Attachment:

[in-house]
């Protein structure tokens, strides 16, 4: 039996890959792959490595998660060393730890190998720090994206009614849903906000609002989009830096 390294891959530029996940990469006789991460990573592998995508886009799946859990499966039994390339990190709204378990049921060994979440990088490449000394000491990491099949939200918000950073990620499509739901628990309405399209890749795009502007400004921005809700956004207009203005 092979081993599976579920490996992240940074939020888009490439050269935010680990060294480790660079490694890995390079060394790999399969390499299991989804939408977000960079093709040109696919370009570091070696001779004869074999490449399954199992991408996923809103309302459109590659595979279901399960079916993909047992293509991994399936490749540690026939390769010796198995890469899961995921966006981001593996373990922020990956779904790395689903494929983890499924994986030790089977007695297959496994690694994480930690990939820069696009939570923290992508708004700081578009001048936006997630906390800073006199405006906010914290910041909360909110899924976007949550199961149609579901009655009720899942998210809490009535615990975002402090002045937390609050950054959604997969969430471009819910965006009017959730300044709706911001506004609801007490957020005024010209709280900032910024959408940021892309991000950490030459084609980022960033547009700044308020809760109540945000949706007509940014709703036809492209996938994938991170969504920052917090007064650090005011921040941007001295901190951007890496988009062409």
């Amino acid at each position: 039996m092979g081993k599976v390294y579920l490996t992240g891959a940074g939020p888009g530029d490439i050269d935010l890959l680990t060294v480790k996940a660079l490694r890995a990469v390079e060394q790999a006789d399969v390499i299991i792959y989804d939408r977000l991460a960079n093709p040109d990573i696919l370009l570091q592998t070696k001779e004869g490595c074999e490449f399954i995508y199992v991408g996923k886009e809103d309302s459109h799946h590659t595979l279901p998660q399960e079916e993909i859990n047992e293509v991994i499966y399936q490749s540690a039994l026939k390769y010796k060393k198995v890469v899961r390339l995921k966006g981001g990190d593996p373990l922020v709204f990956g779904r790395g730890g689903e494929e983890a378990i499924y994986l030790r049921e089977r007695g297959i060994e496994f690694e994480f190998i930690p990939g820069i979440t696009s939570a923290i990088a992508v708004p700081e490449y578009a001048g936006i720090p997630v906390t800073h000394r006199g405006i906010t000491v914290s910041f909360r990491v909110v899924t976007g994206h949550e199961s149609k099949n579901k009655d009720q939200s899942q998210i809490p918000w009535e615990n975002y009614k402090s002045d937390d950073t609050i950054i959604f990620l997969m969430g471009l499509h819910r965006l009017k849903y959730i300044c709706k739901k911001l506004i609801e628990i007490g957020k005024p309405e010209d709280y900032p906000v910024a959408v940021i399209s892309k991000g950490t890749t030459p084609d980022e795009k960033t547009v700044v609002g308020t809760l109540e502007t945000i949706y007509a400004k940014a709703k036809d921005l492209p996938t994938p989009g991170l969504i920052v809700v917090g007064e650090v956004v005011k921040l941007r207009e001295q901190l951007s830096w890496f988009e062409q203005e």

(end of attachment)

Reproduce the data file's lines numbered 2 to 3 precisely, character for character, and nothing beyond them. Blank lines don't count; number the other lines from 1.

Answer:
């Protein structure tokens, strides 16, 4: 039996890959792959490595998660060393730890190998720090994206009614849903906000609002989009830096 390294891959530029996940990469006789991460990573592998995508886009799946859990499966039994390339990190709204378990049921060994979440990088490449000394000491990491099949939200918000950073990620499509739901628990309405399209890749795009502007400004921005809700956004207009203005 092979081993599976579920490996992240940074939020888009490439050269935010680990060294480790660079490694890995390079060394790999399969390499299991989804939408977000960079093709040109696919370009570091070696001779004869074999490449399954199992991408996923809103309302459109590659595979279901399960079916993909047992293509991994399936490749540690026939390769010796198995890469899961995921966006981001593996373990922020990956779904790395689903494929983890499924994986030790089977007695297959496994690694994480930690990939820069696009939570923290992508708004700081578009001048936006997630906390800073006199405006906010914290910041909360909110899924976007949550199961149609579901009655009720899942998210809490009535615990975002402090002045937390609050950054959604997969969430471009819910965006009017959730300044709706911001506004609801007490957020005024010209709280900032910024959408940021892309991000950490030459084609980022960033547009700044308020809760109540945000949706007509940014709703036809492209996938994938991170969504920052917090007064650090005011921040941007001295901190951007890496988009062409």
């Amino acid at each position: 039996m092979g081993k599976v390294y579920l490996t992240g891959a940074g939020p888009g530029d490439i050269d935010l890959l680990t060294v480790k996940a660079l490694r890995a990469v390079e060394q790999a006789d399969v390499i299991i792959y989804d939408r977000l991460a960079n093709p040109d990573i696919l370009l570091q592998t070696k001779e004869g490595c074999e490449f399954i995508y199992v991408g996923k886009e809103d309302s459109h799946h590659t595979l279901p998660q399960e079916e993909i859990n047992e293509v991994i499966y399936q490749s540690a039994l026939k390769y010796k060393k198995v890469v899961r390339l995921k966006g981001g990190d593996p373990l922020v709204f990956g779904r790395g730890g689903e494929e983890a378990i499924y994986l030790r049921e089977r007695g297959i060994e496994f690694e994480f190998i930690p990939g820069i979440t696009s939570a923290i990088a992508v708004p700081e490449y578009a001048g936006i720090p997630v906390t800073h000394r006199g405006i906010t000491v914290s910041f909360r990491v909110v899924t976007g994206h949550e199961s149609k099949n579901k009655d009720q939200s899942q998210i809490p918000w009535e615990n975002y009614k402090s002045d937390d950073t609050i950054i959604f990620l997969m969430g471009l499509h819910r965006l009017k849903y959730i300044c709706k739901k911001l506004i609801e628990i007490g957020k005024p309405e010209d709280y900032p906000v910024a959408v940021i399209s892309k991000g950490t890749t030459p084609d980022e795009k960033t547009v700044v609002g308020t809760l109540e502007t945000i949706y007509a400004k940014a709703k036809d921005l492209p996938t994938p989009g991170l969504i920052v809700v917090g007064e650090v956004v005011k921040l941007r207009e001295q901190l951007s830096w890496f988009e062409q203005e």